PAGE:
What is Self-Compassion?

'I learned a long time ago that the wisest thing I can do for myself is be on my own side' - Maya Angelou​


For thousands of years, various different contemplative traditions have believed that training our minds in compassion can transform our lives. Psychological research is also showing that learning and developing our ability to relate to ourselves with care and support during difficult times can help us to increase our levels of wellbeing, and give us the inner resources to keep moving forward in the face of disappointment and failure.

Many of us are conditioned to treat those closest to us better than we treat ourselves, especially at times of stress and difficulty. We also live in a highly competitive and individualised world where self-compassion, compassion turned inward, being tender with ourselves through tough times can be positioned as weakness and self-indulgence. Quite the opposite is true. Self-compassion requires the courage to turn towards our own distress and the wisdom to know the most skilful action to take next in terms of alleviating or preventing our distress.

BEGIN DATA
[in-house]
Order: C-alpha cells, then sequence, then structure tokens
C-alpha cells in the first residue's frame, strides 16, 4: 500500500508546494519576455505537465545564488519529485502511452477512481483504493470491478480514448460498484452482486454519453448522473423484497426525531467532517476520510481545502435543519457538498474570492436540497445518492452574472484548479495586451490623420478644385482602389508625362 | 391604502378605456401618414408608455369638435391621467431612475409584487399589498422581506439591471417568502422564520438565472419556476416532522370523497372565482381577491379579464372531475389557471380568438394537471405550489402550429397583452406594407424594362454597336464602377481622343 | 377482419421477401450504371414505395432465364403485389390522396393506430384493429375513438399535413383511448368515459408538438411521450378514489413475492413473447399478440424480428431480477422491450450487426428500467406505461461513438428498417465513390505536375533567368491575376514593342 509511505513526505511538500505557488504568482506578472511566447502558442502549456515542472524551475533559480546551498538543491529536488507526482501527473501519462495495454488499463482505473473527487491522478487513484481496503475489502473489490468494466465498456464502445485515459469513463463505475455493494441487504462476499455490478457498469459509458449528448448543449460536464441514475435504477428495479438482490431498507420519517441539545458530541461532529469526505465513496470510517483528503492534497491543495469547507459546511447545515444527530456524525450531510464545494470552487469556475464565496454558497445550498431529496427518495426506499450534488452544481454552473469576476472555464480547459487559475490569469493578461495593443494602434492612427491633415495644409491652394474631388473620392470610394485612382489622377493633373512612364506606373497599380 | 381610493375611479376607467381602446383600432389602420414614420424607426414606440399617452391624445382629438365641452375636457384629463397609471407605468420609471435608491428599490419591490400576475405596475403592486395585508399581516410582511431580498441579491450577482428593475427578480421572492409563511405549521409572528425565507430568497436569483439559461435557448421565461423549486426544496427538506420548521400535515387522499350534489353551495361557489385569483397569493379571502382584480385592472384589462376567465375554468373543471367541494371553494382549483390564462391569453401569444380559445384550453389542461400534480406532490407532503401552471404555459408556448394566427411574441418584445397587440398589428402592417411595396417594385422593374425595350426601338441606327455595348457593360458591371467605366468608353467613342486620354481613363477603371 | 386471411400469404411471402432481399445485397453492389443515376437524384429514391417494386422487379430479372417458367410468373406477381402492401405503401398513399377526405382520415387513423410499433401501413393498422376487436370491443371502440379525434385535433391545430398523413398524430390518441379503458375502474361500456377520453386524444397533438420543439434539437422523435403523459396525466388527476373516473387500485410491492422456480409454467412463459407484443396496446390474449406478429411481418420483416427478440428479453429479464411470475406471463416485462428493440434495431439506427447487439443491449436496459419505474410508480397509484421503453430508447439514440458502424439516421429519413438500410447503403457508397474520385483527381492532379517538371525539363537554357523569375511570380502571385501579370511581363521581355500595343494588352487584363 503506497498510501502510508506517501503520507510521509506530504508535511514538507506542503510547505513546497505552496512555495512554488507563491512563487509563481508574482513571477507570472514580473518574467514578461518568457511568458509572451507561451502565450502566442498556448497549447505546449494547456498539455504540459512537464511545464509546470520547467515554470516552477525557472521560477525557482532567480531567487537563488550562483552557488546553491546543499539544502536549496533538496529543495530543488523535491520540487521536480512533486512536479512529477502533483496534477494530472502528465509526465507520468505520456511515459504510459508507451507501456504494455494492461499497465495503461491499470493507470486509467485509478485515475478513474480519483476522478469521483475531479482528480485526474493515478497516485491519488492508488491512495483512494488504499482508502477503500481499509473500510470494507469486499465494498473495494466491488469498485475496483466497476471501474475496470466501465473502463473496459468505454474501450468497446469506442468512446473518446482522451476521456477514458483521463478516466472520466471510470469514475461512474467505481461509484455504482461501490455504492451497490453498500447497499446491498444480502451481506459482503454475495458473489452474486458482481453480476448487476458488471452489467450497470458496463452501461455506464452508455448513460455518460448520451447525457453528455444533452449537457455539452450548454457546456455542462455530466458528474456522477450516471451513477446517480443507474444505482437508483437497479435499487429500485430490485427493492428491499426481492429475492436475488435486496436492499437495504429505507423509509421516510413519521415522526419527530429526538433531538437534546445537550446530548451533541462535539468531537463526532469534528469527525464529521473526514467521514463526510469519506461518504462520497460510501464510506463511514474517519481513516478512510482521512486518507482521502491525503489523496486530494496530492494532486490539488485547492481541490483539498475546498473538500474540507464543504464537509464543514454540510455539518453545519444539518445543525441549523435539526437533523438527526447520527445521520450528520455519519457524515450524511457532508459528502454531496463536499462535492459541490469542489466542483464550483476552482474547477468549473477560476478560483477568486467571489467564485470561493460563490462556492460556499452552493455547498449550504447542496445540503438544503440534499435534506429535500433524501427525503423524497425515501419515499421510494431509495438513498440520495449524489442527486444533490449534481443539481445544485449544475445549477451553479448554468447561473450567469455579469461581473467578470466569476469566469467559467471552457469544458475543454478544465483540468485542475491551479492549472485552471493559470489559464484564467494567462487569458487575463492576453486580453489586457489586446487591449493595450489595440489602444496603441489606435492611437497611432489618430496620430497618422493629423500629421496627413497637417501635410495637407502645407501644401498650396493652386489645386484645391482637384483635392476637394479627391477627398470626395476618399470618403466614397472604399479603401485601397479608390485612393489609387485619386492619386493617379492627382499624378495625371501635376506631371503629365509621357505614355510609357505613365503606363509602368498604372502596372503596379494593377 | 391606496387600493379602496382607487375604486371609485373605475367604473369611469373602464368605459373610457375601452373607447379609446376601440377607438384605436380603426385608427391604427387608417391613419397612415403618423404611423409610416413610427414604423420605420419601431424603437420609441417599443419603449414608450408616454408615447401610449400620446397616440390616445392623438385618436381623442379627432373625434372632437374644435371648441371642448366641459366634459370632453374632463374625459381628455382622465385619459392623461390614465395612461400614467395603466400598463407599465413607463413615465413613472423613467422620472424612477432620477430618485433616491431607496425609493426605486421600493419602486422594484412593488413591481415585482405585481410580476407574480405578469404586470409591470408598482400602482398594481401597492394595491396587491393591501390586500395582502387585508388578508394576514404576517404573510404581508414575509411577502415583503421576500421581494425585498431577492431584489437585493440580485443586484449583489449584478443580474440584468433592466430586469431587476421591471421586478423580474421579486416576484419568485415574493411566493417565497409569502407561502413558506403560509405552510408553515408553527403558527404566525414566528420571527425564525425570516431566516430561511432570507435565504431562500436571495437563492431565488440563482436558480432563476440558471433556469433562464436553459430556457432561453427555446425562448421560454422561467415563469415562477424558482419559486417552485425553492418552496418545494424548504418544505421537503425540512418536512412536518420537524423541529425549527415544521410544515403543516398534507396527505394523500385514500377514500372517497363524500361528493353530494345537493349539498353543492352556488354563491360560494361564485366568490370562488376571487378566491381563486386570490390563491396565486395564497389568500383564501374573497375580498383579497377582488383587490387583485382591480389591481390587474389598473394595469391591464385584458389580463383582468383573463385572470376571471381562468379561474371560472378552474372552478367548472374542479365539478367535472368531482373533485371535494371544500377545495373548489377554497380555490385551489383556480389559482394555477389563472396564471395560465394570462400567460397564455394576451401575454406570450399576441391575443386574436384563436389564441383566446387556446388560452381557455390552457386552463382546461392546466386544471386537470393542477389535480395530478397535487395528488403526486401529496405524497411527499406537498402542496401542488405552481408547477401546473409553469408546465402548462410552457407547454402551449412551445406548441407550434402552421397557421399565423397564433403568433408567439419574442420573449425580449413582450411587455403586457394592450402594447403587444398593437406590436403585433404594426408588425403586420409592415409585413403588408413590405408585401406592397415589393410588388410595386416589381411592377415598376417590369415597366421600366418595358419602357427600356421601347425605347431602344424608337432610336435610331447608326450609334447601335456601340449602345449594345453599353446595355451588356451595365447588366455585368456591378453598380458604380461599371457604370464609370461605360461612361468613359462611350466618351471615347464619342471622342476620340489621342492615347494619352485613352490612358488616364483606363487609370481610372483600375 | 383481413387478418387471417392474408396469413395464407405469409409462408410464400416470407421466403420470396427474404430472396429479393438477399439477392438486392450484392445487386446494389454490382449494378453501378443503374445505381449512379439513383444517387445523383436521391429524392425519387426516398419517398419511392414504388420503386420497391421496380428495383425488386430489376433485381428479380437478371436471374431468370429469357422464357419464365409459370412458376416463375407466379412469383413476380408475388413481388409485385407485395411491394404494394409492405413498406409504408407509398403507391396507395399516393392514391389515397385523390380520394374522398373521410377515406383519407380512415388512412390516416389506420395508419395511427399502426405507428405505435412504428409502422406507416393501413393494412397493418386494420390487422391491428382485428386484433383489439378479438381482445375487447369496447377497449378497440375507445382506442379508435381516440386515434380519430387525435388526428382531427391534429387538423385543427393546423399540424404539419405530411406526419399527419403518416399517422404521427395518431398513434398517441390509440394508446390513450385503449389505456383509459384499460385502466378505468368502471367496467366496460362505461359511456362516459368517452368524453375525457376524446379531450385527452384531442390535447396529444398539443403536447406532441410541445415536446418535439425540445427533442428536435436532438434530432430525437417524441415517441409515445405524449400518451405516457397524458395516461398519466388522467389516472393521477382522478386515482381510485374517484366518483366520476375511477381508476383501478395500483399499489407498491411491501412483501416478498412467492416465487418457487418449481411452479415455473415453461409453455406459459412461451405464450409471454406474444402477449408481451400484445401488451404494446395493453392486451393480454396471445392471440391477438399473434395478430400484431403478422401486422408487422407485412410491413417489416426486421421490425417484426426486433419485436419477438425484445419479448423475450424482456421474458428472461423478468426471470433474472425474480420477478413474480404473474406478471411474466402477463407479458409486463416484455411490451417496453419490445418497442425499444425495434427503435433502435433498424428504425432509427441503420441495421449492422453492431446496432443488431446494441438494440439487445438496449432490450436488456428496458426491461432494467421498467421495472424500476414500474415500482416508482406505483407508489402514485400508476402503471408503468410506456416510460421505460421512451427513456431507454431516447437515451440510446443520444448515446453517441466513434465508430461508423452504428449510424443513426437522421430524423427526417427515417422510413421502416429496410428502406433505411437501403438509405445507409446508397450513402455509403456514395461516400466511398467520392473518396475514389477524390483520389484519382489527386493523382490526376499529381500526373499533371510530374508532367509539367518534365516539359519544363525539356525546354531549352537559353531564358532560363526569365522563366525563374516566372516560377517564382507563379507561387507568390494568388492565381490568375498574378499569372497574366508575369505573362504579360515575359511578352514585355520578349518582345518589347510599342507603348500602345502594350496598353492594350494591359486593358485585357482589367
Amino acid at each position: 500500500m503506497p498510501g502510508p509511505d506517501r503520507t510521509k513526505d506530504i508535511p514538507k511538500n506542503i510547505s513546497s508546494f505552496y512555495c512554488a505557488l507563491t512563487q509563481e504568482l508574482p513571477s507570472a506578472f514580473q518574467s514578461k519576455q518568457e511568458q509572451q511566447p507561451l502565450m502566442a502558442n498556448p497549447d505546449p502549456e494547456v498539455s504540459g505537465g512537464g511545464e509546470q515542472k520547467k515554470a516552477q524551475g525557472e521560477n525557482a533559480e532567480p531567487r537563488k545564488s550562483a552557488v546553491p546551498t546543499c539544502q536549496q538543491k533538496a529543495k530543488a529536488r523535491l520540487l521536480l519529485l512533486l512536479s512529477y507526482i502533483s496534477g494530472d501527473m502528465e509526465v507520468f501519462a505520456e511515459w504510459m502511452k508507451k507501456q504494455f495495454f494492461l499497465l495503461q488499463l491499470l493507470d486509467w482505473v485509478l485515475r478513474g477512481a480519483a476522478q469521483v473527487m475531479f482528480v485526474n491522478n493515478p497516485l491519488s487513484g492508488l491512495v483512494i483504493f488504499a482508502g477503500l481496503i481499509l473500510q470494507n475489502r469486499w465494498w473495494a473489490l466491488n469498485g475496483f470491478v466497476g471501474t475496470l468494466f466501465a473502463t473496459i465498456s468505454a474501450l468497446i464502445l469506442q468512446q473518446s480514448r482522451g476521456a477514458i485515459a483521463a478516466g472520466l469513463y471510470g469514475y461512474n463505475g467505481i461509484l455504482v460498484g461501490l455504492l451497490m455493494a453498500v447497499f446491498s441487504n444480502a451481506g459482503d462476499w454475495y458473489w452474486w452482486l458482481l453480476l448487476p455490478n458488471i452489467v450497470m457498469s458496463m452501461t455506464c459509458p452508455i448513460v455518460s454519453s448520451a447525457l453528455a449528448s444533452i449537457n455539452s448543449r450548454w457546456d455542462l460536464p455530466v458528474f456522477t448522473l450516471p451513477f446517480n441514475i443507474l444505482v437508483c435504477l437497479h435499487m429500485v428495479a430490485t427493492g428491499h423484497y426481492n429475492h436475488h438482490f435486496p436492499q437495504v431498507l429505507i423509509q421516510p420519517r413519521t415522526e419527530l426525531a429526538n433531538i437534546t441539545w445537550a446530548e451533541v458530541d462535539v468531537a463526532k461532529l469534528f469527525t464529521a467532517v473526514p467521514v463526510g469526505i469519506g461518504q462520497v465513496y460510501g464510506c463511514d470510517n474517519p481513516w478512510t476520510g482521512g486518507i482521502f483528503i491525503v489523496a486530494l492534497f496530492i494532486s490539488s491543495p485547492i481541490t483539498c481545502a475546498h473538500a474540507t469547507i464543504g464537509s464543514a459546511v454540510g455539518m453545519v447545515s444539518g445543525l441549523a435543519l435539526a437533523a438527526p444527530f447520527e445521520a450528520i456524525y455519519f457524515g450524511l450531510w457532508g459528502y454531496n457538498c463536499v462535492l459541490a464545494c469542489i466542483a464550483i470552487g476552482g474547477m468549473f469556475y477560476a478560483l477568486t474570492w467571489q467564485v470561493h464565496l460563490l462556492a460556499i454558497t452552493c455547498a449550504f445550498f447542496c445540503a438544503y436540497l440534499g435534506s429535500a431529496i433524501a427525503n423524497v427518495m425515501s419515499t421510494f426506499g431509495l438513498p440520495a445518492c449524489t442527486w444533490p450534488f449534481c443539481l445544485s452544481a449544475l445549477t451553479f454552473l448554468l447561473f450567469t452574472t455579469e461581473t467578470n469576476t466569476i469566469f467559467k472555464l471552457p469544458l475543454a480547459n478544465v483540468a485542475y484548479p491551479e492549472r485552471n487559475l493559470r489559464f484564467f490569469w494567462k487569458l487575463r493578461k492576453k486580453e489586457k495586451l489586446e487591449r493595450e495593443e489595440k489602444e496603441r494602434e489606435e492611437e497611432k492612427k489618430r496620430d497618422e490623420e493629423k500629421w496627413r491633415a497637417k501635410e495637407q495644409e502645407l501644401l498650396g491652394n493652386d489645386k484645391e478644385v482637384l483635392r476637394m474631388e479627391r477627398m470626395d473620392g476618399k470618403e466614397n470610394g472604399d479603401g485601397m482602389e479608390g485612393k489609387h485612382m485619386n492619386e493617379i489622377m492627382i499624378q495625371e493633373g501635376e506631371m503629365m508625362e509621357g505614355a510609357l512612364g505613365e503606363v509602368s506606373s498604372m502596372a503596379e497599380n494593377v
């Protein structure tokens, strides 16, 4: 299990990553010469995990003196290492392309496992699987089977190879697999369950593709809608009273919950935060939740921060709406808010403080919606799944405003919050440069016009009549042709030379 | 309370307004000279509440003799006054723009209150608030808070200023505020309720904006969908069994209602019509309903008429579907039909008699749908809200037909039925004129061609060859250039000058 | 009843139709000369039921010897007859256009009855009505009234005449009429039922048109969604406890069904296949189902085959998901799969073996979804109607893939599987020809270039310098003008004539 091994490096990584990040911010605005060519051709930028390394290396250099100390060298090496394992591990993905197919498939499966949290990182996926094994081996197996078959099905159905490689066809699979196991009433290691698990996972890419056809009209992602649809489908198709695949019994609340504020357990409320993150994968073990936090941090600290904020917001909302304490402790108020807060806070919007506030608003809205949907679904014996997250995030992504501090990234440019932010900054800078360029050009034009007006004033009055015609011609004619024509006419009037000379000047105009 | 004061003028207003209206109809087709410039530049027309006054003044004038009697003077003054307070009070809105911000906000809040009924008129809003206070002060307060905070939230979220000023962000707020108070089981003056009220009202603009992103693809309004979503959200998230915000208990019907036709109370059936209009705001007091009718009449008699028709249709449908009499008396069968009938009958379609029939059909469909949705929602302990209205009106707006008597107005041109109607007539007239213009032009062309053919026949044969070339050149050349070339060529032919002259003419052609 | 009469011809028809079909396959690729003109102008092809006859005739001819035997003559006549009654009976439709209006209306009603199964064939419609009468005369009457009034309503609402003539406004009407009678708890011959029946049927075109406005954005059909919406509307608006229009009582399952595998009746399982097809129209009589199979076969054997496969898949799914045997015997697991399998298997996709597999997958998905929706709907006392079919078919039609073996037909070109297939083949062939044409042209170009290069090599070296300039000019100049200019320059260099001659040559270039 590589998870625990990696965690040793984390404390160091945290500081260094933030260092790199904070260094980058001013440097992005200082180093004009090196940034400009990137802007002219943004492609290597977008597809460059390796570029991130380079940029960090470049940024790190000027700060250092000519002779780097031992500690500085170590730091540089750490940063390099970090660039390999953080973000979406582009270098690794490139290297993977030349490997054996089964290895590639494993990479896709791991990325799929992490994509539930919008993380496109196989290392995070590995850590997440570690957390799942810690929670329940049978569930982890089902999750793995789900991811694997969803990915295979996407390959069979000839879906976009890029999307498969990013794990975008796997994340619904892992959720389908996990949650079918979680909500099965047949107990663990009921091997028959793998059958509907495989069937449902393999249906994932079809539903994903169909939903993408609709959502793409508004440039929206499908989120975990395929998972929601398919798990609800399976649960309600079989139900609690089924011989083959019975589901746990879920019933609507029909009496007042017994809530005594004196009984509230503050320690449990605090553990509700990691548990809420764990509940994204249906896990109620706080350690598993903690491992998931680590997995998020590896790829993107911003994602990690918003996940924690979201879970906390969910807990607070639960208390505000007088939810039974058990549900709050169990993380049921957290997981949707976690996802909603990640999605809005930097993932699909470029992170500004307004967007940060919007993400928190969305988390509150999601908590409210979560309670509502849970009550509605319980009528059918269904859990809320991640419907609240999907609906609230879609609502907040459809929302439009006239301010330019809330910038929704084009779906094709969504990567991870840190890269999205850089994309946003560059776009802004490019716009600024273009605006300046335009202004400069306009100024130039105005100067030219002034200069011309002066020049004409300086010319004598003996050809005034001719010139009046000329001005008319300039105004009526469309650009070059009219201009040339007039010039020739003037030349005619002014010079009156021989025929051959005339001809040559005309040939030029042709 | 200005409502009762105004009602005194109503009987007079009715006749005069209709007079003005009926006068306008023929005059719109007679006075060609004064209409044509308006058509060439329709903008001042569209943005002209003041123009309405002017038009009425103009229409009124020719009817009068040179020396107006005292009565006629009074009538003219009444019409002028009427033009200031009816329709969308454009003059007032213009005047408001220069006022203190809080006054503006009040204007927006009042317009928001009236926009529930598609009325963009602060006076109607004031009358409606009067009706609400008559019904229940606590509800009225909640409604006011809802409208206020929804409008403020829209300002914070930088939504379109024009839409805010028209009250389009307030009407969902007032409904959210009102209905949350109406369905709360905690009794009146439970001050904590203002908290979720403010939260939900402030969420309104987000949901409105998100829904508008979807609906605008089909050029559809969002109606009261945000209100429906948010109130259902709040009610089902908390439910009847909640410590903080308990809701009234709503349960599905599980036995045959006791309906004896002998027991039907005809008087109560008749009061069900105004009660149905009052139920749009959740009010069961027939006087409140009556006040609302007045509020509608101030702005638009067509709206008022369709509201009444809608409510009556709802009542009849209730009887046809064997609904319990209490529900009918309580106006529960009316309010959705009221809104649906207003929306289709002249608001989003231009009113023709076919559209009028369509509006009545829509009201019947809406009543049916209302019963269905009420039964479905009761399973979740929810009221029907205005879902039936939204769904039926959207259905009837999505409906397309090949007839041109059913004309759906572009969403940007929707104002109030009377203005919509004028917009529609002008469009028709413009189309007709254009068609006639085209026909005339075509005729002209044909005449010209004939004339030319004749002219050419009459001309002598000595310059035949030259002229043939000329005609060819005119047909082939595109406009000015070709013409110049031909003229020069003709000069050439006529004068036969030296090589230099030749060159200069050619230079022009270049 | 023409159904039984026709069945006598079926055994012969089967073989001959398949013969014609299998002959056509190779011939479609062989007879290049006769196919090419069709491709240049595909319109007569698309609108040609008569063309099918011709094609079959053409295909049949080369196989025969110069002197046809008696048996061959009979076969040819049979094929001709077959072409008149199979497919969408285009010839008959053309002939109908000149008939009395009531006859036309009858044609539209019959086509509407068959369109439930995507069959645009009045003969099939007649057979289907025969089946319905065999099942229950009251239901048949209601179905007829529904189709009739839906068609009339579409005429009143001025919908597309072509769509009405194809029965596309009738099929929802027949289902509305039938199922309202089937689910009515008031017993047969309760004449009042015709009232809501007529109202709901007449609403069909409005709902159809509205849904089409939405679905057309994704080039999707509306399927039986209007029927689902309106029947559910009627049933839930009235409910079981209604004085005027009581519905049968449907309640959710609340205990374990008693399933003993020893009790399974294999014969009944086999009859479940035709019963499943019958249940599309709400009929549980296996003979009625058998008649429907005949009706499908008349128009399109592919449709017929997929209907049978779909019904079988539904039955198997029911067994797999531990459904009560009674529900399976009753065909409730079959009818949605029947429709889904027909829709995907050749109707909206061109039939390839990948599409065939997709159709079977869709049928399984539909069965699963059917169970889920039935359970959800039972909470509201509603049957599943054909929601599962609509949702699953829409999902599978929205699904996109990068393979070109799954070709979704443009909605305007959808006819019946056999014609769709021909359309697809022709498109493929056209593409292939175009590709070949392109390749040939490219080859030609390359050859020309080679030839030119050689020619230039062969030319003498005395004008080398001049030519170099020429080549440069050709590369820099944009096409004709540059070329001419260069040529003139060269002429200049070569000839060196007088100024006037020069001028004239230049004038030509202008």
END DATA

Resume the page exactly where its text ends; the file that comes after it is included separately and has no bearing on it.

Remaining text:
The way we deal with our most painful thoughts and feelings has a significant effect on our mental health and wellbeing and so developing our innate capacity to show ourselves support and care when life gets difficult and stressful will not only benefit us, but also allows us the extra capacity to continue to support and care for those closest to us.

Research has continually shown that self-compassion and not self-esteem is a better predicator of success and wellbeing. Self-esteem can be a somewhat fragile quality especially as it is predicated on how we see ourselves in relation to other people. When failure and disappointment come along it can easily be knocked as we begin to compare ourselves unfavourably with the next person. Developing the internal resources to support ourselves through the inevitable knock-backs in life allows us to develop a safe base within ourselves so that we can keep moving forward even through adversity.

The good news is that self-compassion can be trained and developed. The practices will enable you relate to yourself more helpfully, with a greater sense of warmth and care than you may have previously experienced, which can help us to open up to life in its fullest, both the difficult and the more joyful elements.

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